The secret of Darwin's warm lake

“Soda lakes,” such as Last Chance Lake, are shallow bodies of water that contain vast amounts of dissolved sodium and carbonates — such as baking soda — that typically come from interactions between water and volcanic rock. They can be found all over the world, but are much less common than other bodies of salt water. “This type of lake has the highest levels of phosphate that match what people use in the lab to make (genetic molecules),” Catling said.

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When scientists attempt in the laboratory to reproduce the chemical reactions that create biomolecules thought to be essential to the origin of life, the necessary phosphate concentrations are up to a million times higher than those typically found in the world's natural waters.
“If we had this type of lake on ancient Earth, it would have been very high in phosphate, just like Last Chance Lake,” Catling added.

Scientists have long targeted such bodies of water as potential sources of primitive life. In the 19th century, Charles Darwin first wrote about the “little warm lake” theory, which proposed that warm, shallow, phosphate-rich lakes could have formed the first molecules of life.
“Part of what (Darwin) envisioned were these flowing lakes… like Yellowstone,” said Matthew Pasek, a professor at the University of South Florida who studies phosphorus chemistry and the origins of life.

The secret of marine origin

But this is not the only popular theory about how life first appeared on Earth billions of years ago. The other reason is that life began in hydrothermal vents deep in the sea. Pasek, who was not involved in the research, said the new study adds to the body of evidence supporting the warm lake hypothesis.
“The main point, that there can be such high concentrations of phosphate in these lakes, is certainly reinforced by this result. This shows that this is how this could happen,” Pasek says.

However, phosphate in huge quantities is not the only substance needed to create life. Basic requirements also include sources of carbon and nitrogen, as well as the appropriate chemical and physical elements – including phenomena known as wet-dry cycles – and to allow the formation of the necessary chemical compounds and reactions.

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The secret that…is missing from the lake

But the authors said they do not dispute that today's Last Chance Lake contains all the ingredients needed for the building blocks of life. They simply claim that the lake contains some important pieces.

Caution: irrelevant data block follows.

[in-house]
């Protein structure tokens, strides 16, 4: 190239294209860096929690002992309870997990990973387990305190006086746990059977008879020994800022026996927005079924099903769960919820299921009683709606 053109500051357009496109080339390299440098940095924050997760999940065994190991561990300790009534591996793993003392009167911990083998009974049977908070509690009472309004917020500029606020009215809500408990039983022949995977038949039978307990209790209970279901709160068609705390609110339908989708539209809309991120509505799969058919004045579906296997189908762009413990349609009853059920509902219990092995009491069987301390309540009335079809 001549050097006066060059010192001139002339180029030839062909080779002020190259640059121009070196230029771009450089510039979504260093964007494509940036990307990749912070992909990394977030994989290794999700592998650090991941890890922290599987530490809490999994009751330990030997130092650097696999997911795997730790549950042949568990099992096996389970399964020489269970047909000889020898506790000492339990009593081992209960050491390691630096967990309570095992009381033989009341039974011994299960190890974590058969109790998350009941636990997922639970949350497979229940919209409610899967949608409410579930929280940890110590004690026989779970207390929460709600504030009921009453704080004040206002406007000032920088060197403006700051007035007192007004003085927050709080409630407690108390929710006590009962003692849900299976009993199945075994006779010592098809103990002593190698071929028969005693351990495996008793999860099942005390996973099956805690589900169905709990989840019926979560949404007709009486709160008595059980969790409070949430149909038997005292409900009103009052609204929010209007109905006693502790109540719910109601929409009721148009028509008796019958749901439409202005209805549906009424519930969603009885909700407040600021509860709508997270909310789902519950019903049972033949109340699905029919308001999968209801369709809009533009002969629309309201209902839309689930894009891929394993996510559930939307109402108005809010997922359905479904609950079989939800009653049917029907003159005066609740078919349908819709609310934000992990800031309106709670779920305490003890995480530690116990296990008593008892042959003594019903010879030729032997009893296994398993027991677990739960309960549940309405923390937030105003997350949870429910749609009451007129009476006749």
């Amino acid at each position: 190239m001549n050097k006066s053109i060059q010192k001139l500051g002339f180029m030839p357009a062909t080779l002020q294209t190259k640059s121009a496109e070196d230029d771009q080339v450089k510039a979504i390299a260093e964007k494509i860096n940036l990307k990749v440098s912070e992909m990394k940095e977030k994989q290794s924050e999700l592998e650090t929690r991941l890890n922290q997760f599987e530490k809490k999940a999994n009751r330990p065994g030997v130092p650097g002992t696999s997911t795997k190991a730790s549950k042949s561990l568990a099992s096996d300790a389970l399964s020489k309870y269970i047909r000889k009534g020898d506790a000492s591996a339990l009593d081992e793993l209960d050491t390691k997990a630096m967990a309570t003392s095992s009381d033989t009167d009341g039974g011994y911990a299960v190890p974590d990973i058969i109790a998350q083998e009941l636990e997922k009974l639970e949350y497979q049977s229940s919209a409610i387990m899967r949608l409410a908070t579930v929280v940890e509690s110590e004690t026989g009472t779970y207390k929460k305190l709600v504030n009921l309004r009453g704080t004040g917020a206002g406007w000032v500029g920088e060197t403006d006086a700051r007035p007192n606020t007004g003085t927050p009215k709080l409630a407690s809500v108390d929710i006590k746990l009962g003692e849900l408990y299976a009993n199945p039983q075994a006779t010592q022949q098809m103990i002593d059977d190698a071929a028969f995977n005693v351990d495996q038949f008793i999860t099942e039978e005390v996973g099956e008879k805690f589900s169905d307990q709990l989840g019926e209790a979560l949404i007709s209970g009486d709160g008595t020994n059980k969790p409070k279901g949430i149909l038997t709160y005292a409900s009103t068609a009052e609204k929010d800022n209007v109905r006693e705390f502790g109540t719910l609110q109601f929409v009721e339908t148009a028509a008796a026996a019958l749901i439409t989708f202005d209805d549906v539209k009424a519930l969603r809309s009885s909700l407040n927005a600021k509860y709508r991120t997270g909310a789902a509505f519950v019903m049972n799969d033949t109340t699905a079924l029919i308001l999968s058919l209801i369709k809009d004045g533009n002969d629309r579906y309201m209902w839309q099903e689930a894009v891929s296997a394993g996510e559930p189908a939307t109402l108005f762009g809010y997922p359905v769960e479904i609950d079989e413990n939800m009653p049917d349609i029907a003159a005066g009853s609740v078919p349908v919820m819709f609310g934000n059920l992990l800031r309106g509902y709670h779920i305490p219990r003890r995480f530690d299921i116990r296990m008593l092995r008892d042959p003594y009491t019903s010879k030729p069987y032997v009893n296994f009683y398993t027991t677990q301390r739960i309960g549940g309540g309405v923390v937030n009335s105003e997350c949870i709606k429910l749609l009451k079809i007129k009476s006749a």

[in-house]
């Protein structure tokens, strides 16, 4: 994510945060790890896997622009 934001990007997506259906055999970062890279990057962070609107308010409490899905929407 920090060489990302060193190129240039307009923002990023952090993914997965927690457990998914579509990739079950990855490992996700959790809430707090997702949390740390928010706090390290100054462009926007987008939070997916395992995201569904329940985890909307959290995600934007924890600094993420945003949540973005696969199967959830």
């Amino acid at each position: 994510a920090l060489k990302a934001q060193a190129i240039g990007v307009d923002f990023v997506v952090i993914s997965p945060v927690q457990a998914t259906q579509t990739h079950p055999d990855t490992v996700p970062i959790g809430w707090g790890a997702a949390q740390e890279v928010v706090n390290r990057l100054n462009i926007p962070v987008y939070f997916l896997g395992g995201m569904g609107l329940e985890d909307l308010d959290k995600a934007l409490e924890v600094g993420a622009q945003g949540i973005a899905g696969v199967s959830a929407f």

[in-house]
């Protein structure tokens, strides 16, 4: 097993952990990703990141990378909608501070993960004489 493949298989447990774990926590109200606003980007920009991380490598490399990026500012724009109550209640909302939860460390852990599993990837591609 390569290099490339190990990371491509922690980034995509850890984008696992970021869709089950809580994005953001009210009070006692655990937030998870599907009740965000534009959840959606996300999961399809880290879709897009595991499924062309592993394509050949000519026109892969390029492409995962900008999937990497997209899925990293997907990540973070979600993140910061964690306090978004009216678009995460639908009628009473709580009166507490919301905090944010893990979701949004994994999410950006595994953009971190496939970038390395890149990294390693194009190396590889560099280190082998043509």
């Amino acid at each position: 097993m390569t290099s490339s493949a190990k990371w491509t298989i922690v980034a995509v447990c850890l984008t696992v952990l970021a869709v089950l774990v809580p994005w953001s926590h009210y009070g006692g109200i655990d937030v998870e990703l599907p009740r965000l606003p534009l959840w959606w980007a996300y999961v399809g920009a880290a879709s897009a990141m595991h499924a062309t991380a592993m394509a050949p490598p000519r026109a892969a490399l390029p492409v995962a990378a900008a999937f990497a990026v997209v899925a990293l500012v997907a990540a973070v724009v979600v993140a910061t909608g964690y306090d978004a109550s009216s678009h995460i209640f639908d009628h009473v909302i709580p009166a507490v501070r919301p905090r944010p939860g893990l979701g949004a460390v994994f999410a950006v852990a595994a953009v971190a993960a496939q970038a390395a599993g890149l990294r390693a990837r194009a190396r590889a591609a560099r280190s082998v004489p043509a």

“Today's Last Chance Lake does not contain enough of the chemicals that we now think may have been crucial for the origin of life,” Haas said, citing cyanide as an example. Previous studies indicate that the primitive version of Lake Soda may have contained this substance.
While this work “does not uniquely resolve the question of where life originated,” according to Woodward Fisher, a geobiologist at Caltech (who was not involved in the study), it “sheds light on the environments on Earth today, which “Scientists can discover it.” “Study in more detail, to better understand the mechanisms responsible for the birth of life on our planet and perhaps elsewhere.”

Secret… Mars

If life appears in soda lakes on Earth, rather than at the bottom of the ocean, this knowledge could theoretically help in the search for evidence of extraterrestrial life.
“If you think life came from the ocean floor, you can take a closer look at the subglacial oceans on the moons of Saturn and Jupiter,” Haas said. “But if you believe that life came from the surfaces of the Earth, then planets like Mars may be much more important.”

The same type of rock formation that produces soda lakes can be found on much of the surface of rocky planets, such as Mars, suggesting that life may have formed in a similar way elsewhere in the universe.

“Understanding how life arose on Earth is of such importance in our search for extraterrestrial life,” Haas told CNN. “A better understanding of how life arose on Earth tells us where to look for life on other planets or moons of other planets in the solar system.”